KABUL, Afghanistan — Afghan President Ashraf Ghani dashed hopes Friday for a start to negotiations with Taliban insurgents, announcing the final 400 Taliban prisoners whose release is a prerequisite to start talks, will remain jailed. The announcement frustrates U.S. efforts to find an end to Afghanistan’s years of relentless war.

Addressing the nation on the Muslim holy day of Eid ul Adha, Ghani said the 400 Taliban are convicted of crimes he has no authority to forgive. Instead, he will call a loya jirga — or traditional grand council of elders — to decide whether they should go free. He said the council would meet “shortly.”

Ghani’s announcement was certain to delay the start of negotiations between the warring sides and frustrate Washington’s efforts to bring an early end to hostilities, even as they scale down their presence in Afghanistan.

It also comes at the start of a three-day cease-fire announced by the Taliban for the Eid holidays.

The prisoner releases were part of a deal the United States signed in February with the Taliban aimed at ending Afghanistan’s endless wars and sending U.S. troops home after nearly 20 years in Afghanistan, ending America’s longest war.

That deal, touted at the time as Afghanistan’s best chance at peace in four decades, called for the Afghan government to free 5,000 Taliban held in jails across the country and the Taliban to free 1,000 government and military personnel. The releases were to be a sign of good will and a prerequisite to the start of negotiations between the warring sides.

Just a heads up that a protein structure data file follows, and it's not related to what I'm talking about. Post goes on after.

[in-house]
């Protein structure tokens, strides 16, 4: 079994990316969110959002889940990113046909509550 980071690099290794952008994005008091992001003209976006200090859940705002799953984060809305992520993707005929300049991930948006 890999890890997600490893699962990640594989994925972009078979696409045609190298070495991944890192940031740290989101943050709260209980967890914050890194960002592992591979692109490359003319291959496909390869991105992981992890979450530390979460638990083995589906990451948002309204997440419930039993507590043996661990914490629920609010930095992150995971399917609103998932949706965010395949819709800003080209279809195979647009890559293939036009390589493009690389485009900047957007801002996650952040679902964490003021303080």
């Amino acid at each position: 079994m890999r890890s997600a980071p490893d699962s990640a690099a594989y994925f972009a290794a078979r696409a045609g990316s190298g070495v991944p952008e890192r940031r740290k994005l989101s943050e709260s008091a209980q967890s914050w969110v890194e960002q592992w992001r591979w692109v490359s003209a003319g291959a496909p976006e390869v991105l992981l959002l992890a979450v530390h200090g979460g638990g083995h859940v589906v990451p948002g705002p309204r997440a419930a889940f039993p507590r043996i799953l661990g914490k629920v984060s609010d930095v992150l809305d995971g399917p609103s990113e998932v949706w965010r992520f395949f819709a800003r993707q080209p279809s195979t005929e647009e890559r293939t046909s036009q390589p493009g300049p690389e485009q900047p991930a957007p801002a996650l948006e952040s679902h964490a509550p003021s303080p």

On Thursday, the Taliban concluded the release of the 1,000 they were holding, according to Taliban’s political spokesman Suhail Shaheen. He also said the insurgent group was ready to hold talks with Kabul’s political leadership within a week if the remaining Taliban still in jails in Afghanistan were freed.

But Shaheen told The Associated Press the Taliban would not accept substitutes to the 5,000 Taliban on the list agreed upon during the one-and-a-half years of negotiations with Washington.

Ghani in his speech said his government would free 500 Taliban who are not on the list saying it was a gesture of good will.

In response to Ghani’s announcement, Shaheen called his administration “an obstacle to peace.”

Shaheen told The Associated Press the Taliban freed 1,005 government personnel, militia members, military personnel and police. The last of the prisoners was freed Thursday.

“We freed all of them as a good will gesture so that they may pass their Eid days with their families and also we announced the cease-fire in order to create a conducive atmosphere for the start of intra-Afghan negotiations,” Shaheen said. “But on the other hand the head of the Kabul administration, instead of removing hurdles in the way of peace and intra-Afghan negotiations, is creating ... hurdles and obstacles.”

The U.N. had expressed hopes for a start to negotiations within weeks, suggesting they may have begun in July, and called on both sides not to squander an opportunity at peace.

The U.S. Embassy in Kabul on Thursday issued a statement at the end of Khalilzad’s round of meetings with Afghan leaders in the capital repeating a call for an end to fighting and bloodshed and urged both sides to “seize this historic opportunity for peace.

A meeting of the loya jirga would require weeks to collect elders from throughout the country and it wasn’t clear how they would be chosen or whether Ghani’s political opponent and the current head of the High Council for National Reconciliation Abdulllah Abdullah supported the move.

Abdullah was tasked with overseeing the peace talks with the Taliban as part of a power sharing deal with Ghani earlier this year following disputed presidential election results.

There was no immediate comment from Abdullah to Ghani’s refusal to release the remaining Taliban prisoners.

Gannon reported from Islamabad.

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